Right now, I can think of a few examples of serious matters being reduced to a single comical moment (once taken out of its original context) through virality. Of course, the three stories I described at the beginning of this piece are such examples. But other examples, without heading to Google or Twitter to check, are R. Kelly’s interview with Gayle King; Cuba Gooding Jr.’s arrest after being accused of groping a woman in a bar; the man crying during an intervention; and Lil Mama crying during an interview.

More recently, something interesting happened in the meme world as it pertains to decontextualization. The #itsabovemenow hashtag and “there’s a Best Western across the street” response began after a hotel employee had racial slurs hurled at him by a patron over the phone. During a videotaped in-person exchange, this staff member told the patron that she is not allowed to stay at the hotel he works at. The patron begged to stay at the hotel and rattled off excuses as to why her apology should be accepted. In response, the staff member repeatedly said “I’m sorry ma’am, but it’s above me now. There’s a Best Western across the street.” It was a classy dismissal which achieved virality in the form of the video being spread, as well as his words becoming a viral hashtag. In true Twitter nature, though, several transphobic tweets from the staff members were found, some as recent as a few weeks before he went viral. As a result, he was “canceled” by many Twitter users. What’s interesting about this is that while he was canceled, his words were not. In fact, several people tweeted that, in short, he can go, but his words have to stay; “it’s above me now” was now a part of the culture. Decontextualization through meme virality is usually a process that just happens but in this case, one of the only ones I have ever seen, decontextualization was an intentional, explicitly-stated decision.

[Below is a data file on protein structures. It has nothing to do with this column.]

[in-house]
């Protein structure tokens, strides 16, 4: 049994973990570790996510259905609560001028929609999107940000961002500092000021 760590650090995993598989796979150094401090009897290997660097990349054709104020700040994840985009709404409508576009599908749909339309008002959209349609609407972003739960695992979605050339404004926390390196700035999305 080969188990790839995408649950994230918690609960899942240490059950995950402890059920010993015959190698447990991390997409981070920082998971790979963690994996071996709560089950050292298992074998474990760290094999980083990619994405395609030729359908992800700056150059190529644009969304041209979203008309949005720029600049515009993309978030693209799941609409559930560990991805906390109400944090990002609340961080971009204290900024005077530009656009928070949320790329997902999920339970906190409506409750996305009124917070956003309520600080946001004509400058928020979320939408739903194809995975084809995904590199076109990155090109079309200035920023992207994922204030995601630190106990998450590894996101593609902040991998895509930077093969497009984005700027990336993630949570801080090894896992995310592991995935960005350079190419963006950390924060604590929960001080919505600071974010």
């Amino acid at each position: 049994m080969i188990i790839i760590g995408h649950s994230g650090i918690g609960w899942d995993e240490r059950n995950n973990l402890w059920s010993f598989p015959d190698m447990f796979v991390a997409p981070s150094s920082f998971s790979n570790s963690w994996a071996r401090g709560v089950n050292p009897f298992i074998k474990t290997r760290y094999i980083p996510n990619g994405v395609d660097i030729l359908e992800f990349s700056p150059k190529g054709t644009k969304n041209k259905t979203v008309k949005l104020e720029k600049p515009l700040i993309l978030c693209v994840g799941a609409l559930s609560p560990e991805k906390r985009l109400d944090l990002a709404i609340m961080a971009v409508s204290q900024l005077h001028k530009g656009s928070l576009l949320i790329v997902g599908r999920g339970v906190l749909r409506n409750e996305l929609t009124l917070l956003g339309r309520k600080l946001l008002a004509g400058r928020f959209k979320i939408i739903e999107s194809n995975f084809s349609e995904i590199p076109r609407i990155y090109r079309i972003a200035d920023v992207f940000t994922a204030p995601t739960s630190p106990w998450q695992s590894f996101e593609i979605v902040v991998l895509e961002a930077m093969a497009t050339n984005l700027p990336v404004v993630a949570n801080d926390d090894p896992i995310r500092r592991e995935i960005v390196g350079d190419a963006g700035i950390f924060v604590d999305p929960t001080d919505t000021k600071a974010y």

But does it matter? Does it matter that context is lost through the process of virality? Sometimes, it doesn’t. Many PGSVs are cut from media that was already not of a serious nature. Spongebob Squarepants memes are a prime, ubiquitous example. Reality TV shows are another common source. But in some cases, decontextualization can lead to trivialization. I cannot remember the last time I used the gif from the Grenfell interview because alone, it serves as a great reaction gif, but knowing the context, accompanying that gif are the 72 lives lost in the incident which lead to the interview. The man walking into the courtroom, out of context, is very captionable for a bit of Twitter clout, but the 130 people killed follow his smug facial expression. R. Kelly’s interview, during which he, through tears, tells Gayle King that he’s “fighting for his life” has been shared and captioned so much that it is easy to not attach the accusations he was fighting against in the first place. I keep these thoughts with me every time I’m about to use a PGSV. Does the context it was extracted present too problematic of a situation? Is it ever that serious?

Information has faced decontextualization way before the advent of the Internet. The interconnectedness which the Internet brought with it, though, means that this decontextualization can be spread further, faster. With this comes the normalization of the removal of context and an increased need for information literacy. This has global implications since as Internet users, we are increasingly becoming more accustomed to taking the information we see on the internet at face value. With “fake news” being more and more weaponized, context is becoming more important than ever. Am I reaching on this connection between the systematic, digital attempts at breaking down our democracy and a gif of Cardi B saying “foreva?” Maybe. But I’d rather be more aware than necessary than not be aware enough. Use your memes and gain your clout, beloved. Just remember that exclusion of context has its consequences and can trivialize situations or lead to the spreading of disinformation. And with 2020 being a presidential election year, context will certainly be an important consideration on the road to 270. The devil works hard, but Russian troll farms work harder. To be successful, they require a collective unwillingness to consider context (and discern fact from that which is not fact) and I only fear that we have produced the perfect breeding ground for their dangerously evolved information to thrive.